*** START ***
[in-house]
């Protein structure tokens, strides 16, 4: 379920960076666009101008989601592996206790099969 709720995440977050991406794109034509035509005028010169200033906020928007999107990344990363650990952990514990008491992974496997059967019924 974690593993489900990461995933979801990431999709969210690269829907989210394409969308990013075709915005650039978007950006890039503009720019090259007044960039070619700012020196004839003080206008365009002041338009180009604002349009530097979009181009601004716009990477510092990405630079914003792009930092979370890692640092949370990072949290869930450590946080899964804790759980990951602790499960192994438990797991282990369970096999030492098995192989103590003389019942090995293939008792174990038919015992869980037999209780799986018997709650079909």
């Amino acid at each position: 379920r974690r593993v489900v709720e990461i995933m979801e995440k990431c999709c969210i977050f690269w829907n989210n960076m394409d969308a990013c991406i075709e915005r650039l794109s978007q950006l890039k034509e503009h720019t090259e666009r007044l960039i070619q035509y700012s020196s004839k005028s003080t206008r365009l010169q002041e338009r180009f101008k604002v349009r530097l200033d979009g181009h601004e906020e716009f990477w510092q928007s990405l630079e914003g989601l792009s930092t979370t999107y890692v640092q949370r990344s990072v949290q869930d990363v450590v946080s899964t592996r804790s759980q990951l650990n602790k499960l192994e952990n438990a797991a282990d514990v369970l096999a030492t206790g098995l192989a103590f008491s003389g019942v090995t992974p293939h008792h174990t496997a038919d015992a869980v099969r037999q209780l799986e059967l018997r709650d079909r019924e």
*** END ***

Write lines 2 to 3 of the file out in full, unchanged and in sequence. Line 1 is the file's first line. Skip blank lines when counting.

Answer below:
């Protein structure tokens, strides 16, 4: 379920960076666009101008989601592996206790099969 709720995440977050991406794109034509035509005028010169200033906020928007999107990344990363650990952990514990008491992974496997059967019924 974690593993489900990461995933979801990431999709969210690269829907989210394409969308990013075709915005650039978007950006890039503009720019090259007044960039070619700012020196004839003080206008365009002041338009180009604002349009530097979009181009601004716009990477510092990405630079914003792009930092979370890692640092949370990072949290869930450590946080899964804790759980990951602790499960192994438990797991282990369970096999030492098995192989103590003389019942090995293939008792174990038919015992869980037999209780799986018997709650079909």
């Amino acid at each position: 379920r974690r593993v489900v709720e990461i995933m979801e995440k990431c999709c969210i977050f690269w829907n989210n960076m394409d969308a990013c991406i075709e915005r650039l794109s978007q950006l890039k034509e503009h720019t090259e666009r007044l960039i070619q035509y700012s020196s004839k005028s003080t206008r365009l010169q002041e338009r180009f101008k604002v349009r530097l200033d979009g181009h601004e906020e716009f990477w510092q928007s990405l630079e914003g989601l792009s930092t979370t999107y890692v640092q949370r990344s990072v949290q869930d990363v450590v946080s899964t592996r804790s759980q990951l650990n602790k499960l192994e952990n438990a797991a282990d514990v369970l096999a030492t206790g098995l192989a103590f008491s003389g019942v090995t992974p293939h008792h174990t496997a038919d015992a869980v099969r037999q209780l799986e059967l018997r709650d079909r019924e």